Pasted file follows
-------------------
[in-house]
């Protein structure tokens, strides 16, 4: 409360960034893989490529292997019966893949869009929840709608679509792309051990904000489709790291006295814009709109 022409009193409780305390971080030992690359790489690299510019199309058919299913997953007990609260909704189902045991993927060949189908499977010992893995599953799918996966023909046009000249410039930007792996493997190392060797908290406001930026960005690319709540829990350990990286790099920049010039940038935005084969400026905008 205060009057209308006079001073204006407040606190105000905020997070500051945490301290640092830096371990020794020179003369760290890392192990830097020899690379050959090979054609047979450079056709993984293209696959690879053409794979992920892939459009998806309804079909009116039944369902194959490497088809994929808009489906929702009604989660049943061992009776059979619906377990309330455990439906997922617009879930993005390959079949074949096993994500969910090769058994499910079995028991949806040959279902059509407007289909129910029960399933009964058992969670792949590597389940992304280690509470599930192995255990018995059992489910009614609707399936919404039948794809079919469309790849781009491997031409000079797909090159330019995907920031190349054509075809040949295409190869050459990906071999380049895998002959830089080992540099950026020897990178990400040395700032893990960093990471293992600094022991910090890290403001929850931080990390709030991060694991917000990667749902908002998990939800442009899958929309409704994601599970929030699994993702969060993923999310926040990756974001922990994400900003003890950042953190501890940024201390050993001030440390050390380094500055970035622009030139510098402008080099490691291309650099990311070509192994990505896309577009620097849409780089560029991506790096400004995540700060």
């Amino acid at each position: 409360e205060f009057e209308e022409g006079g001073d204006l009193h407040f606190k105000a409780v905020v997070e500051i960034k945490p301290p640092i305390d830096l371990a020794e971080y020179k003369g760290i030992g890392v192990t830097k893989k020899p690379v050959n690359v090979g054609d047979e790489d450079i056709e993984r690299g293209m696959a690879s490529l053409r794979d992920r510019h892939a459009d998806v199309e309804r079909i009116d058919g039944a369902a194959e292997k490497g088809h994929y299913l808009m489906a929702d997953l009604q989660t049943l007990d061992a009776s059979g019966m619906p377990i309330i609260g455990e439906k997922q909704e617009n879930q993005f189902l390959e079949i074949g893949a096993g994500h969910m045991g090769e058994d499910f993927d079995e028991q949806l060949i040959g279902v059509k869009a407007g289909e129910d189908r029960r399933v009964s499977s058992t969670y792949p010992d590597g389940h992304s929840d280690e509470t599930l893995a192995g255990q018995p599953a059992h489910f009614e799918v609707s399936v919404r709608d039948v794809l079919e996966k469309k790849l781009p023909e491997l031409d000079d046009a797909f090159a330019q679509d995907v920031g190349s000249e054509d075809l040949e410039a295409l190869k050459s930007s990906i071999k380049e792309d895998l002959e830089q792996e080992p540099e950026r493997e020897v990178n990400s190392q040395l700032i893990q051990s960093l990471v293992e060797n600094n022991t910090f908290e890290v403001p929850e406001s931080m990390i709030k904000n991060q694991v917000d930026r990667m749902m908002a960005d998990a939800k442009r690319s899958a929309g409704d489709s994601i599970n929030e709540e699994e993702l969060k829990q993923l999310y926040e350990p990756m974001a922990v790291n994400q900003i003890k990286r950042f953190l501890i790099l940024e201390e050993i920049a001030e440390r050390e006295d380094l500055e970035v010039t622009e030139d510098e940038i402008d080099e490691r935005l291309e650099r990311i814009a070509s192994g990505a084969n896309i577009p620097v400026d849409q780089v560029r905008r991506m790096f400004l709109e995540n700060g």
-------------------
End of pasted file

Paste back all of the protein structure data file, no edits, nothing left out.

[in-house]
């Protein structure tokens, strides 16, 4: 409360960034893989490529292997019966893949869009929840709608679509792309051990904000489709790291006295814009709109 022409009193409780305390971080030992690359790489690299510019199309058919299913997953007990609260909704189902045991993927060949189908499977010992893995599953799918996966023909046009000249410039930007792996493997190392060797908290406001930026960005690319709540829990350990990286790099920049010039940038935005084969400026905008 205060009057209308006079001073204006407040606190105000905020997070500051945490301290640092830096371990020794020179003369760290890392192990830097020899690379050959090979054609047979450079056709993984293209696959690879053409794979992920892939459009998806309804079909009116039944369902194959490497088809994929808009489906929702009604989660049943061992009776059979619906377990309330455990439906997922617009879930993005390959079949074949096993994500969910090769058994499910079995028991949806040959279902059509407007289909129910029960399933009964058992969670792949590597389940992304280690509470599930192995255990018995059992489910009614609707399936919404039948794809079919469309790849781009491997031409000079797909090159330019995907920031190349054509075809040949295409190869050459990906071999380049895998002959830089080992540099950026020897990178990400040395700032893990960093990471293992600094022991910090890290403001929850931080990390709030991060694991917000990667749902908002998990939800442009899958929309409704994601599970929030699994993702969060993923999310926040990756974001922990994400900003003890950042953190501890940024201390050993001030440390050390380094500055970035622009030139510098402008080099490691291309650099990311070509192994990505896309577009620097849409780089560029991506790096400004995540700060």
């Amino acid at each position: 409360e205060f009057e209308e022409g006079g001073d204006l009193h407040f606190k105000a409780v905020v997070e500051i960034k945490p301290p640092i305390d830096l371990a020794e971080y020179k003369g760290i030992g890392v192990t830097k893989k020899p690379v050959n690359v090979g054609d047979e790489d450079i056709e993984r690299g293209m696959a690879s490529l053409r794979d992920r510019h892939a459009d998806v199309e309804r079909i009116d058919g039944a369902a194959e292997k490497g088809h994929y299913l808009m489906a929702d997953l009604q989660t049943l007990d061992a009776s059979g019966m619906p377990i309330i609260g455990e439906k997922q909704e617009n879930q993005f189902l390959e079949i074949g893949a096993g994500h969910m045991g090769e058994d499910f993927d079995e028991q949806l060949i040959g279902v059509k869009a407007g289909e129910d189908r029960r399933v009964s499977s058992t969670y792949p010992d590597g389940h992304s929840d280690e509470t599930l893995a192995g255990q018995p599953a059992h489910f009614e799918v609707s399936v919404r709608d039948v794809l079919e996966k469309k790849l781009p023909e491997l031409d000079d046009a797909f090159a330019q679509d995907v920031g190349s000249e054509d075809l040949e410039a295409l190869k050459s930007s990906i071999k380049e792309d895998l002959e830089q792996e080992p540099e950026r493997e020897v990178n990400s190392q040395l700032i893990q051990s960093l990471v293992e060797n600094n022991t910090f908290e890290v403001p929850e406001s931080m990390i709030k904000n991060q694991v917000d930026r990667m749902m908002a960005d998990a939800k442009r690319s899958a929309g409704d489709s994601i599970n929030e709540e699994e993702l969060k829990q993923l999310y926040e350990p990756m974001a922990v790291n994400q900003i003890k990286r950042f953190l501890i790099l940024e201390e050993i920049a001030e440390r050390e006295d380094l500055e970035v010039t622009e030139d510098e940038i402008d080099e490691r935005l291309e650099r990311i814009a070509s192994g990505a084969n896309i577009p620097v400026d849409q780089v560029r905008r991506m790096f400004l709109e995540n700060g």